The walls have ears . . .and this is the eery feeling one has when
reading this book about pre World War II days in Berlin under
Hitler’s ascending role of power. The author, citing letters and
diaries of the time, reveals the lives of the family of William Dodd,
ambassador to Germany in the 1930s.
Dodd is portrayed as a quiet, modest man more interested in writing
his thoughts on the Old South than in pursuing a life in politics, but
Franklin Roosevelt makes him his choice and the Dodds–William, wife
Mattie, daughter Martha and son Bill all go to Berlin to live for what turns
out to be a four year stint.
Dodd’s salary will be $17,500 a year, and he intends to live within his
means, unlike the other members of the diplomatic corps who throw lavish
parties and spend money frivolously.
The house they settle in, however, at Tiergarten strasse 27a, seems to belie all
modest intentions. “At the front, behind the curved facade, was a ballroom
with an oval dance floor of gleaming wood and a piano covered in rich, fringed fabric…..One reception room had walls covered in dark green damask, another,
pink satin. A vast dining room had walls sheathed in red tapestry. . . ”
The daughter, Martha, happily enters the wild stunning life available to her–
partying late, enjoying amorous friendships with foreign diplomats, or local Nazis.
Among her visiting American beaus were Carl Sandburg, and Thomas Wolfe.
William Dodd embarrasses the family by insisting on driving himself in his old
yellow Chevrolet instead of a chauffeured limousine. He enters the position of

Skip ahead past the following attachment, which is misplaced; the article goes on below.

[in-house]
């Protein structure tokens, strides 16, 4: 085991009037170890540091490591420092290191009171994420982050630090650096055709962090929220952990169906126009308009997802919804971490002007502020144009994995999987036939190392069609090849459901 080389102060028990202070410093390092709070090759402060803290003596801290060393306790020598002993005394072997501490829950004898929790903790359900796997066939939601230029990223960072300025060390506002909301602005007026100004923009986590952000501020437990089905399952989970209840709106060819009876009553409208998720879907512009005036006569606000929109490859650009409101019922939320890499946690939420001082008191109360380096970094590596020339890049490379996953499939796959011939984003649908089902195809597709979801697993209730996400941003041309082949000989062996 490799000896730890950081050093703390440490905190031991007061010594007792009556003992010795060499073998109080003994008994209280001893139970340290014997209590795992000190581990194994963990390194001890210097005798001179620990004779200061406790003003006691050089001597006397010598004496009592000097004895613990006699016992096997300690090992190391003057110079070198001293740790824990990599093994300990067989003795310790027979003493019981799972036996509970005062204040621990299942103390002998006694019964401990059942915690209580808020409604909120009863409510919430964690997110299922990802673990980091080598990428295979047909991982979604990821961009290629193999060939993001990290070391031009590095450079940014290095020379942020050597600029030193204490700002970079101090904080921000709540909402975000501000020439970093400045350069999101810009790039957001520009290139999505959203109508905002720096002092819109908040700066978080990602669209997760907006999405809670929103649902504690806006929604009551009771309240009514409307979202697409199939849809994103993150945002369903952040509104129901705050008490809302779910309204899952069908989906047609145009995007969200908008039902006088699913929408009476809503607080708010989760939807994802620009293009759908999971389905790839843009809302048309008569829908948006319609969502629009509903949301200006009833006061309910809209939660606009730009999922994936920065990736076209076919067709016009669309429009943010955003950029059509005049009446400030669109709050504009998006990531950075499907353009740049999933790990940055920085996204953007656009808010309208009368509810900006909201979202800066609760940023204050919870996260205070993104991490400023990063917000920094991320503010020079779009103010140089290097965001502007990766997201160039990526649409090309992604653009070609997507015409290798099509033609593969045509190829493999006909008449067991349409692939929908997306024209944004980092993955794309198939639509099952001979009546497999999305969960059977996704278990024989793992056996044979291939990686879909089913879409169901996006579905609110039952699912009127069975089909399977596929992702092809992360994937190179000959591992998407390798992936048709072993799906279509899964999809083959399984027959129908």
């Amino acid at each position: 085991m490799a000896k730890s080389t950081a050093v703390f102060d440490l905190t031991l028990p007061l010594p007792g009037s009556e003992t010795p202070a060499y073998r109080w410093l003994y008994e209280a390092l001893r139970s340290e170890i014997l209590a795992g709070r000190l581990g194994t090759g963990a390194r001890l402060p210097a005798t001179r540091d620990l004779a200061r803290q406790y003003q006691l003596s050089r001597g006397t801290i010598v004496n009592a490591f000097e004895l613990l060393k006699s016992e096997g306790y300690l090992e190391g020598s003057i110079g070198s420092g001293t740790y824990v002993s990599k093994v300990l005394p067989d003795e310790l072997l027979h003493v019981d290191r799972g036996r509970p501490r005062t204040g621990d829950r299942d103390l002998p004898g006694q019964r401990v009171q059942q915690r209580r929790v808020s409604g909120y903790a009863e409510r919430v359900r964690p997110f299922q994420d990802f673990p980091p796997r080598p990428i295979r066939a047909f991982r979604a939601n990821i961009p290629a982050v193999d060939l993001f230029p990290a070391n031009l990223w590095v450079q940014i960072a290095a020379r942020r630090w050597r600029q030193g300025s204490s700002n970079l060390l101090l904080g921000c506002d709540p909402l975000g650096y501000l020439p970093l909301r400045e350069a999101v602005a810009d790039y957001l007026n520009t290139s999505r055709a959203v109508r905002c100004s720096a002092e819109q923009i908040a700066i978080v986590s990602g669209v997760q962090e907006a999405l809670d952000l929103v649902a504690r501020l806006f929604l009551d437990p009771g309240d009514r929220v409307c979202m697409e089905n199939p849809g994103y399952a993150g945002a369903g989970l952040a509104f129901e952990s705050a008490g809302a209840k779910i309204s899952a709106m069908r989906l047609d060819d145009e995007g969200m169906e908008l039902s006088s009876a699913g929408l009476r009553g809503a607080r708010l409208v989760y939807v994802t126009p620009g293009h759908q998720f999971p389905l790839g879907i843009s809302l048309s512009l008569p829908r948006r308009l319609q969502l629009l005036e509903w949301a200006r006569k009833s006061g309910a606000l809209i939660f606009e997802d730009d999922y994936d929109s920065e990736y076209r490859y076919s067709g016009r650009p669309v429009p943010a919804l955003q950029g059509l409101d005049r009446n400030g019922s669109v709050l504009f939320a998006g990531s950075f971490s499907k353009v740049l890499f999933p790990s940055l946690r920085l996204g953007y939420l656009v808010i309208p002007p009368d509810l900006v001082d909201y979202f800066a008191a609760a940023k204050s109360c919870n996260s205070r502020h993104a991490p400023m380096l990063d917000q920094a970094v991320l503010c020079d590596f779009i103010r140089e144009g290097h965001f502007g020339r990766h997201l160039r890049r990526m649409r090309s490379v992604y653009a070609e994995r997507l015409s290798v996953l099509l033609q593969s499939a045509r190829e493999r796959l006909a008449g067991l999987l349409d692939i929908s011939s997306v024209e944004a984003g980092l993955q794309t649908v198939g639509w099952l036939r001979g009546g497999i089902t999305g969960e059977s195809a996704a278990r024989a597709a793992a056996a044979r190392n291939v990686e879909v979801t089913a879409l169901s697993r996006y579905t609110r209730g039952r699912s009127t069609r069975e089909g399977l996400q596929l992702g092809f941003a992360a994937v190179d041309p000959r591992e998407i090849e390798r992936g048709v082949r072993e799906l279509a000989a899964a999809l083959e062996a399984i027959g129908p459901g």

ambassadorship with no illusions about a “peaceful-minded” Germany. Anti-
semitic activity is rife and Dodd can see that Hitler is trying to build/rebuild a
vast army. He finds it difficult to act in diplomatic friendly fashion with such
a country that is visibly testing the peace treaties written after Germany’s defeat
in World War I. Dodd’s pleas to Roosevelt to turn a cold shoulder to Berlin are
met with noncommital actions. Roosevelt’s advisors want to recoup the millions
of dollars of Germany’s war debt, and the US is in the throes of an isolationist
bent with no stomach for new hostilities which might lead to a war.
Erik Larson is the author of The Devil in the White City and other books. His
writing, journalistic in tone,
carries sweeps the reader along right up to the last
page. Because of the writing, even though we have read about this horrid situation
over and over again, Larson makes it important once more. There are a few
photos in the book, but I wish there had been more.
This was the selection, last minute substitution, for our October book club meeting which is next Tuesday night.
We’ll see what the members thought about it.
POSTSCRIPT: Book club gave it a unanimous thumbs up!
Both for writing and content and point of view of an
historical period–from the ambassador’s perspective.
There was lots of discussion—bottom line—strong
recommendation for your own book club.
Next month’s selection is The Unlikely Pilgrimage of Harold Fry by Rachel Joyce.
Third Tuesday of November . . .I’ll save you a seat.